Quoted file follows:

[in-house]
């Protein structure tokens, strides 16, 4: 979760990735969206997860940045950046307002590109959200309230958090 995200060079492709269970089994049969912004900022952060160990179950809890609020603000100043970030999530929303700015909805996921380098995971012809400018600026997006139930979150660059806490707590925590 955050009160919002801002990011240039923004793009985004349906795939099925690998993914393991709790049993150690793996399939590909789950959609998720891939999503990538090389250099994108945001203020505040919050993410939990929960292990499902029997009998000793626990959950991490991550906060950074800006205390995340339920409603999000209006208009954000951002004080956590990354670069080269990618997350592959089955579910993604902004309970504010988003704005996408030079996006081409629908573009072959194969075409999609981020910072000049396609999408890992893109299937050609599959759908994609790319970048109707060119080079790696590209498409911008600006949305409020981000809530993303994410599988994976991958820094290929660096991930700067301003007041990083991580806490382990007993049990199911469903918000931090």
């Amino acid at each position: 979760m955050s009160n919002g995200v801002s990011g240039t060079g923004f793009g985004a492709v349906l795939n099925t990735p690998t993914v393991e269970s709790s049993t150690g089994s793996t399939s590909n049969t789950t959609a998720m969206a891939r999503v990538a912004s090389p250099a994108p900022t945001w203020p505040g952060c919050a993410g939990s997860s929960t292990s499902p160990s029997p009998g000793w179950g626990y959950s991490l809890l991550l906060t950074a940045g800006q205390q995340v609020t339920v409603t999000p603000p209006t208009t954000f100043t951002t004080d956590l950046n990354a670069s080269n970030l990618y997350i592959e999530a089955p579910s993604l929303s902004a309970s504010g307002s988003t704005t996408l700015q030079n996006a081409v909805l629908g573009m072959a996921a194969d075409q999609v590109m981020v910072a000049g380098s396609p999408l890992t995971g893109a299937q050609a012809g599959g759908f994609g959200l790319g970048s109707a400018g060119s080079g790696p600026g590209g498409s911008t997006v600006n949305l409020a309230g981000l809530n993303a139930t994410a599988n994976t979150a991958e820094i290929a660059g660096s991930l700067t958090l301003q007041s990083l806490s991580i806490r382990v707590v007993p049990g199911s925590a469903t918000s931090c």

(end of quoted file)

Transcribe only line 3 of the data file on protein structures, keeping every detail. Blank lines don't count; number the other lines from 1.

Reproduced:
């Amino acid at each position: 979760m955050s009160n919002g995200v801002s990011g240039t060079g923004f793009g985004a492709v349906l795939n099925t990735p690998t993914v393991e269970s709790s049993t150690g089994s793996t399939s590909n049969t789950t959609a998720m969206a891939r999503v990538a912004s090389p250099a994108p900022t945001w203020p505040g952060c919050a993410g939990s997860s929960t292990s499902p160990s029997p009998g000793w179950g626990y959950s991490l809890l991550l906060t950074a940045g800006q205390q995340v609020t339920v409603t999000p603000p209006t208009t954000f100043t951002t004080d956590l950046n990354a670069s080269n970030l990618y997350i592959e999530a089955p579910s993604l929303s902004a309970s504010g307002s988003t704005t996408l700015q030079n996006a081409v909805l629908g573009m072959a996921a194969d075409q999609v590109m981020v910072a000049g380098s396609p999408l890992t995971g893109a299937q050609a012809g599959g759908f994609g959200l790319g970048s109707a400018g060119s080079g790696p600026g590209g498409s911008t997006v600006n949305l409020a309230g981000l809530n993303a139930t994410a599988n994976t979150a991958e820094i290929a660059g660096s991930l700067t958090l301003q007041s990083l806490s991580i806490r382990v707590v007993p049990g199911s925590a469903t918000s931090c």